Monday, 13 August 2012

Grandma's Secret Recipe - Nyonya Aromatic Fish And Pineapple Curry

After my previous effort of trying to dispel the current fascination and belief that there is only Vindaloo or Madras in the world of curry, I am going to introduce another delicious curry that bears no resemblance to those ubiquitous Indian curry house inventions. This curry is milder, and creamier due to the abundance of coconut milk. The uniqueness of this dish is the sheer perfumed characteristics. The addition of the pandan or screwpine leaves  might raise a few eyebrows but it works as the spices used here are mild and subtle. Along with the cardamom pods, this is quite unlike any mundane curries that you have ever tasted.

To be quite honest with you, this is strictly speaking not entirely Nyonya in the way it is constructed and cardamom is not a very widely used spices in a typical Peranakan household. I have a faint suspicion that my Nan, who used to make this for us had came up with this curry by combining different elements from dishes that she knew. Despite the unknown origins of this, I have decided to called it Nonya as it was from my Nan and who is to say a modern interpretation of a dish does not make it so.

I have also recently made a vegetarian version of this using a selection of vegetables at hand in a public event, Global feast (which I have yet got a chance to write about) and it was very successful and well received. I used asparagus, red pepper and sweet potatoes in placed of the fish, tomatoes and pineapple. so if you wish to turn this into a vegetarian dish, feel free to use any vegetables available to you and just adjust the cooking time accordingly.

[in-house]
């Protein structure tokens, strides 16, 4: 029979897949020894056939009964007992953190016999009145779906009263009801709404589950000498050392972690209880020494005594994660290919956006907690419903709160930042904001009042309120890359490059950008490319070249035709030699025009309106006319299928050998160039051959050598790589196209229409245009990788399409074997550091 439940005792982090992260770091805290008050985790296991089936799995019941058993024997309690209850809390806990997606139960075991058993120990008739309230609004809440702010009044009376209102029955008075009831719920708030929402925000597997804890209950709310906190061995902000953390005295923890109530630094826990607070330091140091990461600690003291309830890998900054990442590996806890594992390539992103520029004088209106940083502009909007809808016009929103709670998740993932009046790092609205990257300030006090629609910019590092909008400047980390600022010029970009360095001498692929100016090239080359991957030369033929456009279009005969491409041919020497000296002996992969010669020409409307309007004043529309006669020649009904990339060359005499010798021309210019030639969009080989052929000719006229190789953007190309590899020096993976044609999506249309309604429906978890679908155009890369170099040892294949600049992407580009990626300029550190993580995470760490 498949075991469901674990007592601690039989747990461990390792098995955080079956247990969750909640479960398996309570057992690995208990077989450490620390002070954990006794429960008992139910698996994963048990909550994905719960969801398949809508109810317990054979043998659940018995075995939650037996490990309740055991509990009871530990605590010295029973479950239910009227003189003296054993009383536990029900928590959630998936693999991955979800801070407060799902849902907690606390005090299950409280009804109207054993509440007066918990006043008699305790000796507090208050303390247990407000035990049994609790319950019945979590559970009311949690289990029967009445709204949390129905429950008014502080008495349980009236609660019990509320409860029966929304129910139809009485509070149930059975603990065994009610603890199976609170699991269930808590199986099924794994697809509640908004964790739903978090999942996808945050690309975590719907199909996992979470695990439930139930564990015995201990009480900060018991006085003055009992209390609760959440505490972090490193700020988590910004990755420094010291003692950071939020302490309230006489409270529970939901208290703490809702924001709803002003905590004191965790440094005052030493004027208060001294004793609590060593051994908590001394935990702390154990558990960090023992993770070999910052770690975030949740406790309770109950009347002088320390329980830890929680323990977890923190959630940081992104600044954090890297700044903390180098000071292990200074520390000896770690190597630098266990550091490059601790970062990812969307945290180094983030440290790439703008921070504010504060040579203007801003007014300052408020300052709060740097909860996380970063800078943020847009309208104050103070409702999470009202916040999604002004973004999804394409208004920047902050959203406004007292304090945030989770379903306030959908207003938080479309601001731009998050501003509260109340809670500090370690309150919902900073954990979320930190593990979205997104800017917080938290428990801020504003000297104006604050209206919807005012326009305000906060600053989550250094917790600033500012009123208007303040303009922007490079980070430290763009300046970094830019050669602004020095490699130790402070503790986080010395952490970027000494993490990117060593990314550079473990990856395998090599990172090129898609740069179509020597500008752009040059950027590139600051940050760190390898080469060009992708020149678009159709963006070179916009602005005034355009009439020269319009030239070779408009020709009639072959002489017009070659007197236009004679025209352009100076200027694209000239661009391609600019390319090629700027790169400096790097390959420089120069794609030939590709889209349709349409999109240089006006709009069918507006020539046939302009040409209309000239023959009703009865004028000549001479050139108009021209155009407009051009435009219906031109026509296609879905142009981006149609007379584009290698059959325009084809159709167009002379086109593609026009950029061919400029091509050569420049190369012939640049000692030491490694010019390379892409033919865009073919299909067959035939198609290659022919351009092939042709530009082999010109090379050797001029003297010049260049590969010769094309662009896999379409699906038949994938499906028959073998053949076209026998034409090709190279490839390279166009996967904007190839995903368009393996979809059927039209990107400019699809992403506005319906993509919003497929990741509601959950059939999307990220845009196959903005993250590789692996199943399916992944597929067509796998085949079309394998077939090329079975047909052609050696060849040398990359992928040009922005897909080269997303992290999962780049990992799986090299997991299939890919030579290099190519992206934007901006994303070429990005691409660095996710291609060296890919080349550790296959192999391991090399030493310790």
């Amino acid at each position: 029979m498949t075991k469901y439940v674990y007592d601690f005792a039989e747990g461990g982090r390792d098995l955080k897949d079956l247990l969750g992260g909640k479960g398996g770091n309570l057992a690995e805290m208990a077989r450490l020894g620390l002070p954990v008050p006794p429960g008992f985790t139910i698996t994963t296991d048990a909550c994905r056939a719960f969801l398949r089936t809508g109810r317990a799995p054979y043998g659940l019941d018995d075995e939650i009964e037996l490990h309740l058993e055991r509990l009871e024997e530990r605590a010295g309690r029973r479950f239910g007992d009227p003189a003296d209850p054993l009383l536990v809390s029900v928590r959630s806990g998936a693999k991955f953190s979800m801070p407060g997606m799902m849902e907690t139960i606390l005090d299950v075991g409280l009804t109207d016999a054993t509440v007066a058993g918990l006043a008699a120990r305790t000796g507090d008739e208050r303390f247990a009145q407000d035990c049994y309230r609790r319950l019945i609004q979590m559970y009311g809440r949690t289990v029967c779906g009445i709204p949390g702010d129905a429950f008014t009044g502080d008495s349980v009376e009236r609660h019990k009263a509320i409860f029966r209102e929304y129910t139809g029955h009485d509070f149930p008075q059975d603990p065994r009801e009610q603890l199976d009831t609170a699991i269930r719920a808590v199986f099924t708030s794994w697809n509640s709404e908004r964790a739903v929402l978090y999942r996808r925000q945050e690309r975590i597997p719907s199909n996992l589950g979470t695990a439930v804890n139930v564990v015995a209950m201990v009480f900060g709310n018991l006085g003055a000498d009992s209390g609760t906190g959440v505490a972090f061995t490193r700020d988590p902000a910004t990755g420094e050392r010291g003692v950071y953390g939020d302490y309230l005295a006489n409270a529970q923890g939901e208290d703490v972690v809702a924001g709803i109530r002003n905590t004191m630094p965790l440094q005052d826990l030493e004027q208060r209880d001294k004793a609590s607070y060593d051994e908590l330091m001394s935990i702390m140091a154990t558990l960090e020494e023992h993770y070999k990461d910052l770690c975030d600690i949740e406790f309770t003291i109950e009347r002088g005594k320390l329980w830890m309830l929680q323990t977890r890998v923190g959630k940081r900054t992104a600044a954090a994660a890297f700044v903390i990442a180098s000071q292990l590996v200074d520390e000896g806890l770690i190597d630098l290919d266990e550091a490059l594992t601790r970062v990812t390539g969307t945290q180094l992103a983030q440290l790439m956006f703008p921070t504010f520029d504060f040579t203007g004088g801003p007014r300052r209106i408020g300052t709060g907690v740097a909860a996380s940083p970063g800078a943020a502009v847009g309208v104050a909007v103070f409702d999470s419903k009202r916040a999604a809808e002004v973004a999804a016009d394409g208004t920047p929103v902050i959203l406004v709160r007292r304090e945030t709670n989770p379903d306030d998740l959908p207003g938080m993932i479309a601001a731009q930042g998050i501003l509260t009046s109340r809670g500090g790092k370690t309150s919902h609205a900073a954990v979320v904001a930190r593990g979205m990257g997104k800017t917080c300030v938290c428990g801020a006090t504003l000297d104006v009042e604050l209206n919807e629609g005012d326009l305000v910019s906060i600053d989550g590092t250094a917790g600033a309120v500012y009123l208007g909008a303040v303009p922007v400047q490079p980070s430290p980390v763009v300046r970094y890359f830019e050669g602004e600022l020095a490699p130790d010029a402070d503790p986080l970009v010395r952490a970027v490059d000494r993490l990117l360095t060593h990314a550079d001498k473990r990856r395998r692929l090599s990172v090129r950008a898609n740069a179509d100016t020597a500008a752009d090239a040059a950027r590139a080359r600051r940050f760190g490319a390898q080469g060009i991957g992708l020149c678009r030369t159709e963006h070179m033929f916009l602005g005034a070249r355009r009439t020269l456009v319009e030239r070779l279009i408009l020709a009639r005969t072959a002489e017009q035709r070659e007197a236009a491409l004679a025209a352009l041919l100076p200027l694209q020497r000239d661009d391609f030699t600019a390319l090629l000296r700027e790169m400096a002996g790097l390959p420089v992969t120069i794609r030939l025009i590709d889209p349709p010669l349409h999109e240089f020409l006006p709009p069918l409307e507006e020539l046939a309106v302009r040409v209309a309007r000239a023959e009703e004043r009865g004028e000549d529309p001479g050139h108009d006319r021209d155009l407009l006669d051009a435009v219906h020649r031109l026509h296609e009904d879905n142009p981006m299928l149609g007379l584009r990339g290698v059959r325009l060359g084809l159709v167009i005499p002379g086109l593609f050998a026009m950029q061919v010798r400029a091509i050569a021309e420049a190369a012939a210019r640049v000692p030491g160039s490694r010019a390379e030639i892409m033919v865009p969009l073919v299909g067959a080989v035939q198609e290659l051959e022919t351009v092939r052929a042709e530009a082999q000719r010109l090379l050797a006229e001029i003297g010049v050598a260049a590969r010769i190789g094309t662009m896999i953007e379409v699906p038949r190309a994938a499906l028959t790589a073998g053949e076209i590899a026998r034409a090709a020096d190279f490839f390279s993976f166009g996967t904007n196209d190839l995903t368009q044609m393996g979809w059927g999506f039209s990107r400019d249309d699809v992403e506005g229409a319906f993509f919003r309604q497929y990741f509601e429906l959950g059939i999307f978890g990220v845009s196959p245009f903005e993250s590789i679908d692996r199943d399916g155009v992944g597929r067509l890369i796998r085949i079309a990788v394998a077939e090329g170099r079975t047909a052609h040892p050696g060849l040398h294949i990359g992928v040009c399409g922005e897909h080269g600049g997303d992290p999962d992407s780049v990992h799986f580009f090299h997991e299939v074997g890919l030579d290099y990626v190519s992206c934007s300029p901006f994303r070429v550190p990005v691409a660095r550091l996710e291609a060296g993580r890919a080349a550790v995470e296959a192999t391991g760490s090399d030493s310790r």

Ingredients (Serves 4)

1 large haddock fillet, roughly 500g, cut into large manageable pieces (substitute this with other firm white fish such as cod if you like)
1 lime
3 tbsp sunflower oil
1 tsp cumin seed
about 10 cardamom pods, crushed
a large handful of curry leaves
1 large onion, sliced
2 pandan (screwpine) leaves, tie into a knot
1 large tomato, cut into wedges
500ml coconut milk
120g pineapple cubes
Sea salt, to taste

For the rempah/spice paste:
a 2inch length piece of fresh ginger, skinned
3 garlic cloves, skinned
2 tsp ground turmeric
1 tsp ground coriander
2 red chillies


Put all the ingredient for the rempah into a mortar and pestle and pound into a paste. Alternatively, blitz them in a food processor. Squeeze in the lime juice. In a large bowl, mix the paste with the fish and gently toss to coat and set aside to marinate for no ore than 10 minutes (after this, the acid in the lime juice will cook the fish).

Heat the sunflower oil in a wok over medium heat. Stir-fry the cumin and cardamom for a couple of minutes before until they start popping. Add the curry leaves and cook for another minute before adding the rempah/spice paste and onion, stir-fry for 8-10 minutes, until the paste is fragrant and the onion is slightly browned before adding the pandan leaves and tomato.

Add the coconut milk and gently bring to the boil, stirring constantly before adding the marinated fish and pineapple. Simmer for 5-6 minutes, until the fish is cooked. Do not stir to much of the fish will falls apart. Seasoned with salt to taste.

To serve, remove the pandan leaves and discard. Transfer to a serving dish and served with a bowl of hot steamed rice.

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